Rhodri Marsden: Cyberman

It's free to share music, but it could cost you in the long run
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The Independent Online

Last week saw the first two defeats in a British court for those wanting to share copyrighted music over the internet. One defendant, from King's Lynn, claimed there was insufficient evidence against him, while a postman from Brighton relied on the flimsy defence that he didn't know he was doing anything wrong. The judge, unimpressed with their arguments, slapped hefty fines on them both. A triumphant spokesperson from the British Phonographic Industry - which brought the case - said: "These rulings are a massive step forward in the music industry's bid to fight illegal file-sharing."

It's an optimistic statement. The BPI itself admitted last year that the problem wasn't going to disappear simply by winning a couple of court cases. Whether record companies like it or not, our concept of the value of an album has been slashed by the ease and simplicity of file-sharing. This is no underground, password-protected movement; websites with a corporate sheen display glowing faux-testimonials from middle-class couples such as "Jerry and Laura", pictured not languishing in a police cell. "As soon as we signed up," they say, "we downloaded all our favourite songs and movies!" It's surely common sense that downloading and then offering thousands of songs and films to the world for free is illegal, but doing so has never been so popular. The three main file-sharing networks - eDonkey, FastTrack and Gnutella - each have between 2 million and 3.5 million users each month. You would forgive those people for thinking that their activities would go unnoticed, and that they were unlikely to be caught. Are any now going to suddenly take the moral high ground?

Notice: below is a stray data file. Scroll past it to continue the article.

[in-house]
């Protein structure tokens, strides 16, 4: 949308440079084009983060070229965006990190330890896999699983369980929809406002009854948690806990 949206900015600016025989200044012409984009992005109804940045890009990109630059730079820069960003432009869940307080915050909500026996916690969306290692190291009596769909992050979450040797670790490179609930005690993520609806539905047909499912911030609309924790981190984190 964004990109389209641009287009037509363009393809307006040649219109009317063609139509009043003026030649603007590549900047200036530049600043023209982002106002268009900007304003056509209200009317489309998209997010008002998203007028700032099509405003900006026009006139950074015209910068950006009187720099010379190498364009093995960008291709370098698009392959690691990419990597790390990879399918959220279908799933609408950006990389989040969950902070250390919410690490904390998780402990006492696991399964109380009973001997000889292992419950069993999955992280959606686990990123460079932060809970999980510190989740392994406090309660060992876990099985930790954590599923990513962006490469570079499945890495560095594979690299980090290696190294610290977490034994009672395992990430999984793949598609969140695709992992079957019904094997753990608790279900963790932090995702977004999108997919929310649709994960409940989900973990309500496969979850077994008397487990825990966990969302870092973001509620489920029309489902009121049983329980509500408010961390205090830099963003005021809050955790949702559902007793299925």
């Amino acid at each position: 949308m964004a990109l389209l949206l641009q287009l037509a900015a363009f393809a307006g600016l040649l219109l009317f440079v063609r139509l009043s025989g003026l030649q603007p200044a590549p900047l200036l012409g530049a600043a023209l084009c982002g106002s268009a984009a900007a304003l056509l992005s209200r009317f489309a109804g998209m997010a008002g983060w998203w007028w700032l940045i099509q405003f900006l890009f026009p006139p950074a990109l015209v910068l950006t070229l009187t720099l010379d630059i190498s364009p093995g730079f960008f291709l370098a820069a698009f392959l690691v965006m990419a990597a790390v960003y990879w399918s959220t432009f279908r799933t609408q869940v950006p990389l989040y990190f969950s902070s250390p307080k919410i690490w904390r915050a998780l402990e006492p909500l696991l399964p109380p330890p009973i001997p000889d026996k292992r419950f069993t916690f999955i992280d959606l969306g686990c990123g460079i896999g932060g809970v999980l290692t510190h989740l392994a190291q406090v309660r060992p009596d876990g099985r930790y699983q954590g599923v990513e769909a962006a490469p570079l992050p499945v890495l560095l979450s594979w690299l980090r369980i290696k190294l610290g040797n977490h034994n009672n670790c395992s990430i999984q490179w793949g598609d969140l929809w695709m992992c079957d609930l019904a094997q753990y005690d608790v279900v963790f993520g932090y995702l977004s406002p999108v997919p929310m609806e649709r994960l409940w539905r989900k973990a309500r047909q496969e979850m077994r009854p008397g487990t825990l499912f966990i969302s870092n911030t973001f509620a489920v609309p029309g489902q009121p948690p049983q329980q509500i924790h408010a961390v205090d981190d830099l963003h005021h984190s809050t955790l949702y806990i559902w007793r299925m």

The companies who make the programs that allow us to access the networks are quick to absolve themselves of responsibility. Admittedly, some have gone legit (Napster) or have ceased their activities (Grokster), but others keep ahead of the law via a web of offshore companies. The "help" sections of their websites feature such useful advice as, "sharing is not illegal as long as you obey the relevant copyright laws" and "we are not responsible for anything".

But file-sharing networks are so swamped with copyrighted material that these warnings barely serve any legal function - and those who claim that there's a world of wonderful copyright-free music out there are wrong. Much of it is made by blokes on detuned guitars after too many beers on a Friday night. After scouring the Gnutella network for any files that I could be absolutely certain wouldn't get me into any trouble, I finally found and downloaded the CV of a girl called Izmir from Mexico, who studied English at college, and is, apparently, skilled at using both Word and Excel. I'm currently sharing her CV for the world to access from my computer, but prospective employers have, unsurprisingly, failed to download it even once.